Per-unit system

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In the power systems analysis field of electrical engineering, a per-unit system is the expression of system quantities as fractions of a defined base unit quantity. Calculations are simplified because quantities expressed as per-unit do not change when they are referred from one side of a transformer to the other. This can be a pronounced advantage in power system analysis where large numbers of transformers may be encountered. Moreover, similar types of apparatus will have the impedances lying within a narrow numerical range when expressed as a per-unit fraction of the equipment rating, even if the unit size varies widely. Conversion of per-unit quantities to volts, ohms, or amperes requires a knowledge of the base that the per-unit quantities were referenced to. The per-unit system is used in power flow, short circuit evaluation, motor starting studies etc.

The main idea of a per unit system is to absorb large difference in absolute values into base relationships. Thus, representations of elements in the system with per unit values become more uniform.

A per-unit system provides units for; power, voltage, current, impedance, and admittance. Except impedance and admittance, any two of these are independent and can be arbitrarily selected as base values, usually power and voltage. All quantities are specified as multiples of selected base values. For example, the base power might be the rated power of a transformer, or perhaps an arbitrarily selected power which makes power quantities in the system more convenient. The base voltage might be the nominal voltage of a bus. Different types of quantities are labeled with the same symbol (pu); it should be clear from context whether the quantity is a voltage, current, etc.


There are several reasons for using a per-unit system:

  • Similar apparatus (generators, transformers, lines) will have similar per-unit impedances and losses expressed on their own rating, regardless of their absolute size. Because of this, per-unit data can be checked rapidly for gross errors. A per unit value out of normal range is worth looking into for potential errors.
  • Manufacturers usually specify the impedance of items of apparatus in per unit values.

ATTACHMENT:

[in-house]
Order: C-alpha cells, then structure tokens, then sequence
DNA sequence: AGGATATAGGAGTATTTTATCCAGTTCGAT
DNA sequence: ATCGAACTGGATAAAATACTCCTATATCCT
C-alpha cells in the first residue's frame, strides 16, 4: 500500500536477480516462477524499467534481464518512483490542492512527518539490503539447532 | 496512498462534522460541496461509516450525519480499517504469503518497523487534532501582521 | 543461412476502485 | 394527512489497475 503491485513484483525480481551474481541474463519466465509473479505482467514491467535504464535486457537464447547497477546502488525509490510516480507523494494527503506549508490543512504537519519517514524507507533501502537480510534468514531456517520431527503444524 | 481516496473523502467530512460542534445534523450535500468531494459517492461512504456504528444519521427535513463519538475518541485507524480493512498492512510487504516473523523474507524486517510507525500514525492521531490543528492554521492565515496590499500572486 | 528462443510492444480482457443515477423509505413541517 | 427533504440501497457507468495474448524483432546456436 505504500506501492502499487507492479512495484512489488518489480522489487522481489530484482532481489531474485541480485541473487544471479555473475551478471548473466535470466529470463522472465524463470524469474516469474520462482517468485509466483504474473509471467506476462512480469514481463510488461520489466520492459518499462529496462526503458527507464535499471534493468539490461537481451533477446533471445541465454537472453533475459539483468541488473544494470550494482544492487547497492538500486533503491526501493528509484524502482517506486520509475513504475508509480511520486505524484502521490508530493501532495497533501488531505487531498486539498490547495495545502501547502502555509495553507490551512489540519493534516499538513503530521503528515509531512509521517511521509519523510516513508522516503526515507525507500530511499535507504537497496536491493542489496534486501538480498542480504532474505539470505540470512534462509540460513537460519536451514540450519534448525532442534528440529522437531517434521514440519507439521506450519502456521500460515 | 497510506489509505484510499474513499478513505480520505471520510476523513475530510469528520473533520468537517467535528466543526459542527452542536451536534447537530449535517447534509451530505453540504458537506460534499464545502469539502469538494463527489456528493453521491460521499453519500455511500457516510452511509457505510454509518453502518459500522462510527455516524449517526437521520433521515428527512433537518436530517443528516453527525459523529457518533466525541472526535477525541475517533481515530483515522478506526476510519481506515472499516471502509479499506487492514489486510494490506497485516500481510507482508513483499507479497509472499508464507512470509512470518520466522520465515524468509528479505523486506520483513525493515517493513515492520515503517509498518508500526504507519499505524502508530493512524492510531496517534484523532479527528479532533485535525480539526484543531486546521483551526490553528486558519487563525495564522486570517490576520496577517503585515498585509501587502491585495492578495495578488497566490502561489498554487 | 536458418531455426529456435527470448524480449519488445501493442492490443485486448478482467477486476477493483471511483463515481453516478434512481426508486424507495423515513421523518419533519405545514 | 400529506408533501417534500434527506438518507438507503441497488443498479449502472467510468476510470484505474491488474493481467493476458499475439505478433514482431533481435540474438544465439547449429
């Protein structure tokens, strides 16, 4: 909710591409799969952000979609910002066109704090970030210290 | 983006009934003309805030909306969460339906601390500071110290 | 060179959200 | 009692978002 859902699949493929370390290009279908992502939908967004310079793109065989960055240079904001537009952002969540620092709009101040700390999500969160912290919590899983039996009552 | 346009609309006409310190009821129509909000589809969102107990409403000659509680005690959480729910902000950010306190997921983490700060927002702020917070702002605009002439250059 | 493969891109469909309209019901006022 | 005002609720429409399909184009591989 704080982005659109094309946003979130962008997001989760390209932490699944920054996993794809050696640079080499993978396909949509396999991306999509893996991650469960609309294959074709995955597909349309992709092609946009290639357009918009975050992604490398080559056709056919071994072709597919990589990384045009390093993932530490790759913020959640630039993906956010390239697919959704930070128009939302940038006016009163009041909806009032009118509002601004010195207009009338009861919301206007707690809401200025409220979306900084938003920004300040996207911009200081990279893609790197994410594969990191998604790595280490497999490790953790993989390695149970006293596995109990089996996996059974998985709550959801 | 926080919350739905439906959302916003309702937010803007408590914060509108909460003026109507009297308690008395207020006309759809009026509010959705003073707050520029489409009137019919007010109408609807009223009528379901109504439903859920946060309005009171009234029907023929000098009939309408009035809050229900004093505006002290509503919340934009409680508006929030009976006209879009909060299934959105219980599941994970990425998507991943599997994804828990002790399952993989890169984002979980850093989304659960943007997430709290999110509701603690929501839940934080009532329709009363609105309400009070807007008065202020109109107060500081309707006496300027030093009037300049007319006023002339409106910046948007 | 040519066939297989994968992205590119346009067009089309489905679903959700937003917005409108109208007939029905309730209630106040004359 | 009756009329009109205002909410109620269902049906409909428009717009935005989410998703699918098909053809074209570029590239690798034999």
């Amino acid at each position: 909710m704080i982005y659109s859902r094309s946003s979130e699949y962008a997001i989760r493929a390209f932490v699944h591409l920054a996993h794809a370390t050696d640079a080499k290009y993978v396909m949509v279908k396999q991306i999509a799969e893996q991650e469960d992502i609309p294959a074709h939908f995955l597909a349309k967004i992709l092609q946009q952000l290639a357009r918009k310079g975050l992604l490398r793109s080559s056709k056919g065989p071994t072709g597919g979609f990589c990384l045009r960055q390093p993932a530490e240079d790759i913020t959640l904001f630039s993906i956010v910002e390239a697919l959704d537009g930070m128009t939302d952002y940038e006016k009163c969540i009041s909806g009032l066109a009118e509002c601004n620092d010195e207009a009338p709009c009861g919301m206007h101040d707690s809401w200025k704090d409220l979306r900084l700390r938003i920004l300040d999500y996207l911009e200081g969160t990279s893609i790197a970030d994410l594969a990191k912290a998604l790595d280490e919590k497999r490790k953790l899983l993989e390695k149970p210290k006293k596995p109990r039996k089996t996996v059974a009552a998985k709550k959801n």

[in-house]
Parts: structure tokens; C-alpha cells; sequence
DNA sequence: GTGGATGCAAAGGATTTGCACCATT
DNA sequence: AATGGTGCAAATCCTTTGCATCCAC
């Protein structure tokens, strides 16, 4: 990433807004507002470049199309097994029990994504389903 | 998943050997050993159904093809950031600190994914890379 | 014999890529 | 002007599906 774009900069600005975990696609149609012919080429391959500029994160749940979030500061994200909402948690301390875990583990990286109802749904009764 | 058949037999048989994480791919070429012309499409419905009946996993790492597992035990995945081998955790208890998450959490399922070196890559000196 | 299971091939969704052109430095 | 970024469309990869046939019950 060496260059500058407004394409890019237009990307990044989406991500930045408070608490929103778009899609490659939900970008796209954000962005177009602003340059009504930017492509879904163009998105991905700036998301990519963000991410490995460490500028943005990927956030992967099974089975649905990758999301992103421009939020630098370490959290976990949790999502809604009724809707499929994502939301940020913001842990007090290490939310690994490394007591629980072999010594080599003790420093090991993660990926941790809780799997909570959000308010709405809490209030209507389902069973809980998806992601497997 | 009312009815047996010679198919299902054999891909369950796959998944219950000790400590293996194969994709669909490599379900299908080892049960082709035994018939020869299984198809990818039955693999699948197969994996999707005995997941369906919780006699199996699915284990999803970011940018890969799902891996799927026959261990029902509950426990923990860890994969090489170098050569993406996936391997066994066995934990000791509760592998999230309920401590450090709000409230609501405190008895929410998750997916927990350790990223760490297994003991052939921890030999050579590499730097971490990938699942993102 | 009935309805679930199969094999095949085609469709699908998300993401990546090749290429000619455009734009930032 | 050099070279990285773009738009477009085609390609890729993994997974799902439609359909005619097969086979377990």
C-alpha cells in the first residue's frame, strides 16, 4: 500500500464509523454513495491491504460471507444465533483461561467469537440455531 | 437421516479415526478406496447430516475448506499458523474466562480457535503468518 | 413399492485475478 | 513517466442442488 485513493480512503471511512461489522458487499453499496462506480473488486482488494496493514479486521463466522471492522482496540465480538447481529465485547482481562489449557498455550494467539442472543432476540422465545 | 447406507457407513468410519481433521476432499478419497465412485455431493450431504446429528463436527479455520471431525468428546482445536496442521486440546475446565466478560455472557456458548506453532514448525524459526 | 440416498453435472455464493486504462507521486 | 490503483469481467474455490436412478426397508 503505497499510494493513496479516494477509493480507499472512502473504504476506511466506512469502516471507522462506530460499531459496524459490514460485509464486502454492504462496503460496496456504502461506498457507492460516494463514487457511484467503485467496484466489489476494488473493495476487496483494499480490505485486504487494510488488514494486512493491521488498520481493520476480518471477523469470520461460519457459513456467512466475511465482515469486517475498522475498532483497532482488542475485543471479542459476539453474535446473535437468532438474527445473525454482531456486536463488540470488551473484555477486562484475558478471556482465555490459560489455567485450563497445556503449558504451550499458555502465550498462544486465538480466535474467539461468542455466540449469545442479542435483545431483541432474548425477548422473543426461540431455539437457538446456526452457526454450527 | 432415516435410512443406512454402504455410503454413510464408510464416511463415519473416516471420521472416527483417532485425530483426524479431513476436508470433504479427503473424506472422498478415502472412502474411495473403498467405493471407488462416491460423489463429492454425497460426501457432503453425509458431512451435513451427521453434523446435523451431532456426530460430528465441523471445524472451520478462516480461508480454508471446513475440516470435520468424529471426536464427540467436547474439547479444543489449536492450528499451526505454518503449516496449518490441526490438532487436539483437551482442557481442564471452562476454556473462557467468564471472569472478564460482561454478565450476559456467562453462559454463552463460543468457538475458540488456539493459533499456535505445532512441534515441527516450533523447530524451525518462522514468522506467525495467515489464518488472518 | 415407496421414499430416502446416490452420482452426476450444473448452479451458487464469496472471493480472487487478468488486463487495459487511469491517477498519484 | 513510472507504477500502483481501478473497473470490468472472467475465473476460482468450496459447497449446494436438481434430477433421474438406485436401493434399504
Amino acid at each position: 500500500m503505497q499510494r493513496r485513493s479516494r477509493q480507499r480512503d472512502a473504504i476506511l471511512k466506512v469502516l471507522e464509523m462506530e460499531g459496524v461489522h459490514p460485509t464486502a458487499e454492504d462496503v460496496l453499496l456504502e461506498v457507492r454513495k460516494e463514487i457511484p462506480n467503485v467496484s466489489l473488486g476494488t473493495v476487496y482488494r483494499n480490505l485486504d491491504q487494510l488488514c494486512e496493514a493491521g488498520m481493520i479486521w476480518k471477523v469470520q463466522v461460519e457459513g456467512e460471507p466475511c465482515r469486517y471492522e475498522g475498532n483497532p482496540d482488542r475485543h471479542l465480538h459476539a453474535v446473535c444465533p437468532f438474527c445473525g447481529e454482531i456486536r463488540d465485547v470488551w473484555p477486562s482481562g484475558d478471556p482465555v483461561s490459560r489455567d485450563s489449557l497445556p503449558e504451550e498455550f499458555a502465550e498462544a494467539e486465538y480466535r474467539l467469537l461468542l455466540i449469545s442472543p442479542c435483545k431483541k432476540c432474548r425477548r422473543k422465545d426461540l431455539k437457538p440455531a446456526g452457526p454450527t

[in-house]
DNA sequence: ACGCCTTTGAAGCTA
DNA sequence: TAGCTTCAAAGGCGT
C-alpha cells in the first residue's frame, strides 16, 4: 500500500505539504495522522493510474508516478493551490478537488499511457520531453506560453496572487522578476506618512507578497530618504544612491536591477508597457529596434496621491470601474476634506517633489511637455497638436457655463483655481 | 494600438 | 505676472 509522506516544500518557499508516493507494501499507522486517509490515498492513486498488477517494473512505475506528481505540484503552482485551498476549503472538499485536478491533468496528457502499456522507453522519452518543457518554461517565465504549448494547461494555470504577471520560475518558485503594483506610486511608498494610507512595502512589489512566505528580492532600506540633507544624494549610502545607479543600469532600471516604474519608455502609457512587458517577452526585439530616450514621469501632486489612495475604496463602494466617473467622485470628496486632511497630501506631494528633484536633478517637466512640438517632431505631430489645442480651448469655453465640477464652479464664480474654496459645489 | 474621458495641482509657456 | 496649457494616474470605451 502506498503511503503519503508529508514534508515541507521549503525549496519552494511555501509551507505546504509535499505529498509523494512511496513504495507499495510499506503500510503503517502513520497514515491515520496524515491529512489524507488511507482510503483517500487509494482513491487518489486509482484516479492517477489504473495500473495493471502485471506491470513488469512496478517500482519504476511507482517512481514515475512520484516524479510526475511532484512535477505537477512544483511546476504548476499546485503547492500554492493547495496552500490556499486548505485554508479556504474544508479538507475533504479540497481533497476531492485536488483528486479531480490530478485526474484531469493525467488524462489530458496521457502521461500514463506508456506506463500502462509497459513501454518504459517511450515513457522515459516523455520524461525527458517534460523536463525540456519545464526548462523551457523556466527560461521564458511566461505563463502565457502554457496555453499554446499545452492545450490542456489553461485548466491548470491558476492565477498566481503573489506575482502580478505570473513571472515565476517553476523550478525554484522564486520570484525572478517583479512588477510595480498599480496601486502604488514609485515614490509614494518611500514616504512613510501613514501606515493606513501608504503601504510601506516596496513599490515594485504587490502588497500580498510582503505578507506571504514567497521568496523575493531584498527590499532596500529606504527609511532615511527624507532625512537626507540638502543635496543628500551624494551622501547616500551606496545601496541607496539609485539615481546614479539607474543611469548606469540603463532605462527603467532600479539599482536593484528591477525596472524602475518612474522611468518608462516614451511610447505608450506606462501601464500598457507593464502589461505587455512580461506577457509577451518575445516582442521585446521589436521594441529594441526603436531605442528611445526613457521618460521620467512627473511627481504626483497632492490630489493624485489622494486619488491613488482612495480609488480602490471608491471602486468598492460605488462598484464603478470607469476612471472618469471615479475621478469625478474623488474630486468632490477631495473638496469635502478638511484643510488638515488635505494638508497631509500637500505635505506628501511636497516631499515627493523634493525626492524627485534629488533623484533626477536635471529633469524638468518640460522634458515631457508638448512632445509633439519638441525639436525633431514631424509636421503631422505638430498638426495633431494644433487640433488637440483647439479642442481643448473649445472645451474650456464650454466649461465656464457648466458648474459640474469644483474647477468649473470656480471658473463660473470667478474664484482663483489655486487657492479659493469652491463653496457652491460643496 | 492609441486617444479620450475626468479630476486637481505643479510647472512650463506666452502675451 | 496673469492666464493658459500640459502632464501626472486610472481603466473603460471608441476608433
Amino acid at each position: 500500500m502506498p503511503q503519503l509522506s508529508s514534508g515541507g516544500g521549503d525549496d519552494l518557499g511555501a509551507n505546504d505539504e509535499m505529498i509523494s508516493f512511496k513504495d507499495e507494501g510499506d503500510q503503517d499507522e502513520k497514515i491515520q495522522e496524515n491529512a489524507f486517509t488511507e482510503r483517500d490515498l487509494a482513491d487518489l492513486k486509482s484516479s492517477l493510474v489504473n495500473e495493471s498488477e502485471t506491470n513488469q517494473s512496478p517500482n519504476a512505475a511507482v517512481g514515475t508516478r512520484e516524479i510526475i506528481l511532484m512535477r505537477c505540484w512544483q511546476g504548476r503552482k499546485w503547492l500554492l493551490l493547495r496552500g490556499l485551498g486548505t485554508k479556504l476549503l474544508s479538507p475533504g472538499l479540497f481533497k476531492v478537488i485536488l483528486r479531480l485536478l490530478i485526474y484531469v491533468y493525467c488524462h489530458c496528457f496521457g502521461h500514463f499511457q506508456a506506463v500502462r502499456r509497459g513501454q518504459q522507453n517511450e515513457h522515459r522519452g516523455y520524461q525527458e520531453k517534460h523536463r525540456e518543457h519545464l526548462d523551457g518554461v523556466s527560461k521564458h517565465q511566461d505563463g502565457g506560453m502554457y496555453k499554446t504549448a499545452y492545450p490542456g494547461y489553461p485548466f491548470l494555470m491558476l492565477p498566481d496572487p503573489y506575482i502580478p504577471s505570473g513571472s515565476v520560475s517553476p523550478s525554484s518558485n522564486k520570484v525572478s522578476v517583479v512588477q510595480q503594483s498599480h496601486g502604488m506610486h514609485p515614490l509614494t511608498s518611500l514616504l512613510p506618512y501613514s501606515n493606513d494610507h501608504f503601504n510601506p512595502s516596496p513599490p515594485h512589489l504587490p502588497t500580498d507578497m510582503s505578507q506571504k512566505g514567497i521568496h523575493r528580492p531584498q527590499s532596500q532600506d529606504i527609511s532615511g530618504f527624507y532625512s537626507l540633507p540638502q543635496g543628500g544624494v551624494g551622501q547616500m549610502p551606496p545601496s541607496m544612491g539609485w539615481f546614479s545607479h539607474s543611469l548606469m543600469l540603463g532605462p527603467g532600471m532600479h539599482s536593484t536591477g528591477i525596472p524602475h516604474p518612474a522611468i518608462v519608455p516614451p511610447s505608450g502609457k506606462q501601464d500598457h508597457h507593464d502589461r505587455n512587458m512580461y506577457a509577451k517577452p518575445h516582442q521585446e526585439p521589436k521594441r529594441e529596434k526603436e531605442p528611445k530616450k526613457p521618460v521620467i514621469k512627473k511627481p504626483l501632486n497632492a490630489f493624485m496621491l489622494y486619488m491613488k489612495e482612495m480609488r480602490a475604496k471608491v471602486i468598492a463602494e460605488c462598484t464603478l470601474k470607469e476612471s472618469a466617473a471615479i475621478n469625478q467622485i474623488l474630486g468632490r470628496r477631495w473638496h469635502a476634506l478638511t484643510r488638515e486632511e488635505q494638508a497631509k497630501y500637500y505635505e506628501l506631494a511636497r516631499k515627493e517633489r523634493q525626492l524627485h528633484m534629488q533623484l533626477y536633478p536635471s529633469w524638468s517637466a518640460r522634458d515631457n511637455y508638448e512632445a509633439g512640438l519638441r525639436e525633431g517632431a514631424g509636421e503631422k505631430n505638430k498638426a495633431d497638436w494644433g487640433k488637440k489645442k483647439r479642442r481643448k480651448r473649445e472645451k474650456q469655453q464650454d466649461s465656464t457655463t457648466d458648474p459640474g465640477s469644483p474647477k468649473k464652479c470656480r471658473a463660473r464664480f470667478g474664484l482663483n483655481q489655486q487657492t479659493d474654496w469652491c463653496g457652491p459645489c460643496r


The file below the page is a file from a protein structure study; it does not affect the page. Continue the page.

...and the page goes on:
• Use of the constant is reduced in three-phase calculations.
  • Per-unit quantities are the same on either side of a transformer, independent of voltage level
  • By normalizing quantities to a common base, both hand and automatic calculations are simplified.
  • It improves numerical stability of automatic calculation methods
  • Per unit data representation yields important information about relative magnitudes.

The per-unit system was developed to make manual analysis of power systems easier. Although power-system analysis is now done by computer, results are often expressed as per-unit values on a convenient system-wide base.

Base quantities[edit]

Generally base values of power and voltage are chosen. The base power may be the rating of a single piece of apparatus such as a motor or generator. If a system is being studied, the base power is usually chosen as a convenient round number such as 10 MVA or 100 MVA. The base voltage is chosen as the nominal rated voltage of the system. All other base quantities are derived from these two base quantities. Once the base power and the base voltage are chosen, the base current and the base impedance are determined by the natural laws of electrical circuits. Note the base value should only be magnitudes, while the per-unit values are phasors. The phase angles of complex power, voltage, current, impedance etc. are not affected by the conversion to per unit values. As we have already known, the purpose of introducing per-unit system is to simplify our conversion between different transformers. Hence, it is appropriate to illustrate the steps for finding per-unit values for voltage and impedance. First, let the base power (S_base) of each end of a transformer become the same. Once we set every S on the same base, we can get base voltage and base impedance for every transformer easily. The numbers we have until now are all based on the same unit. Next, substitute the real numbers of impedances and voltages into the per-unit calculation definition. We can get the answers for the per-unit system. In other case, if we have known the per-unit values at first, we can get the real values by multiplying by the base values.

By convention, we adopt the following two rules for base quantities:

  • The value of base power is the same for the entire power system of concern.
  • The ratio of the voltage bases on either side of a transformer is selected to be the same as the ratio of the transformer voltage ratings.

With these two rules, a per-unit impedance remains unchanged when referred from one side of a transformer to the other. This allows us to eliminate ideal transformer from a transformer model.